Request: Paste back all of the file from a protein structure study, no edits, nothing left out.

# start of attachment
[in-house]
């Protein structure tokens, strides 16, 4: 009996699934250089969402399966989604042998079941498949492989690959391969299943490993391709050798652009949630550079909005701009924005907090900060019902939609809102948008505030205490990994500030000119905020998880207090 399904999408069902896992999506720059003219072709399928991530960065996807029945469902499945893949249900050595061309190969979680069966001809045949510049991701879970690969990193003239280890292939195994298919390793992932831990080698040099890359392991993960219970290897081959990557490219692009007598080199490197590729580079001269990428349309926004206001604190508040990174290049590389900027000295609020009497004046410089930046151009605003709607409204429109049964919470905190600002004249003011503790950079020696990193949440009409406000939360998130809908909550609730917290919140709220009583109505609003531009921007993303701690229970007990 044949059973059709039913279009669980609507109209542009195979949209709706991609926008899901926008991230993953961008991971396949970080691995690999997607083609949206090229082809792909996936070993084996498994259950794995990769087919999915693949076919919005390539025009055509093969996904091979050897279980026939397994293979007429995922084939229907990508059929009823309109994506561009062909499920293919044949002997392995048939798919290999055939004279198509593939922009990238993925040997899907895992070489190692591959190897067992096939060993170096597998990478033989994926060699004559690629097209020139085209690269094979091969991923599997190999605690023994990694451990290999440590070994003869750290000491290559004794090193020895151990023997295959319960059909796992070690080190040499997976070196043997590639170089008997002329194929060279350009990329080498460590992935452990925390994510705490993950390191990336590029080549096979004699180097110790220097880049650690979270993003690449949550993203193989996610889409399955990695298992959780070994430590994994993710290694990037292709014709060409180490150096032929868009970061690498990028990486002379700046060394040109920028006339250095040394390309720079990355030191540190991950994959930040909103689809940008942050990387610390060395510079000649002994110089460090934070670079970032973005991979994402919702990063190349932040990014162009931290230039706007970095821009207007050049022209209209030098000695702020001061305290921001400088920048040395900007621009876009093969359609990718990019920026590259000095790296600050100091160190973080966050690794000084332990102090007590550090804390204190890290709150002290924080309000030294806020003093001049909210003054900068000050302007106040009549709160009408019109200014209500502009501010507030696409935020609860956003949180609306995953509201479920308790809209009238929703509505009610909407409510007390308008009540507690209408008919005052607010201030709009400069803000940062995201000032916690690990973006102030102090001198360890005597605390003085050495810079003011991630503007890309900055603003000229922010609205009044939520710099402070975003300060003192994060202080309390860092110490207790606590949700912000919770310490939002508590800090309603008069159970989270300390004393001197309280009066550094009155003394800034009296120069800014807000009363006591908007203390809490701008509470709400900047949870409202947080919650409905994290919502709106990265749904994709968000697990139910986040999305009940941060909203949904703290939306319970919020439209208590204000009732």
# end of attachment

[in-house]
């Protein structure tokens, strides 16, 4: 009996699934250089969402399966989604042998079941498949492989690959391969299943490993391709050798652009949630550079909005701009924005907090900060019902939609809102948008505030205490990994500030000119905020998880207090 399904999408069902896992999506720059003219072709399928991530960065996807029945469902499945893949249900050595061309190969979680069966001809045949510049991701879970690969990193003239280890292939195994298919390793992932831990080698040099890359392991993960219970290897081959990557490219692009007598080199490197590729580079001269990428349309926004206001604190508040990174290049590389900027000295609020009497004046410089930046151009605003709607409204429109049964919470905190600002004249003011503790950079020696990193949440009409406000939360998130809908909550609730917290919140709220009583109505609003531009921007993303701690229970007990 044949059973059709039913279009669980609507109209542009195979949209709706991609926008899901926008991230993953961008991971396949970080691995690999997607083609949206090229082809792909996936070993084996498994259950794995990769087919999915693949076919919005390539025009055509093969996904091979050897279980026939397994293979007429995922084939229907990508059929009823309109994506561009062909499920293919044949002997392995048939798919290999055939004279198509593939922009990238993925040997899907895992070489190692591959190897067992096939060993170096597998990478033989994926060699004559690629097209020139085209690269094979091969991923599997190999605690023994990694451990290999440590070994003869750290000491290559004794090193020895151990023997295959319960059909796992070690080190040499997976070196043997590639170089008997002329194929060279350009990329080498460590992935452990925390994510705490993950390191990336590029080549096979004699180097110790220097880049650690979270993003690449949550993203193989996610889409399955990695298992959780070994430590994994993710290694990037292709014709060409180490150096032929868009970061690498990028990486002379700046060394040109920028006339250095040394390309720079990355030191540190991950994959930040909103689809940008942050990387610390060395510079000649002994110089460090934070670079970032973005991979994402919702990063190349932040990014162009931290230039706007970095821009207007050049022209209209030098000695702020001061305290921001400088920048040395900007621009876009093969359609990718990019920026590259000095790296600050100091160190973080966050690794000084332990102090007590550090804390204190890290709150002290924080309000030294806020003093001049909210003054900068000050302007106040009549709160009408019109200014209500502009501010507030696409935020609860956003949180609306995953509201479920308790809209009238929703509505009610909407409510007390308008009540507690209408008919005052607010201030709009400069803000940062995201000032916690690990973006102030102090001198360890005597605390003085050495810079003011991630503007890309900055603003000229922010609205009044939520710099402070975003300060003192994060202080309390860092110490207790606590949700912000919770310490939002508590800090309603008069159970989270300390004393001197309280009066550094009155003394800034009296120069800014807000009363006591908007203390809490701008509470709400900047949870409202947080919650409905994290919502709106990265749904994709968000697990139910986040999305009940941060909203949904703290939306319970919020439209208590204000009732």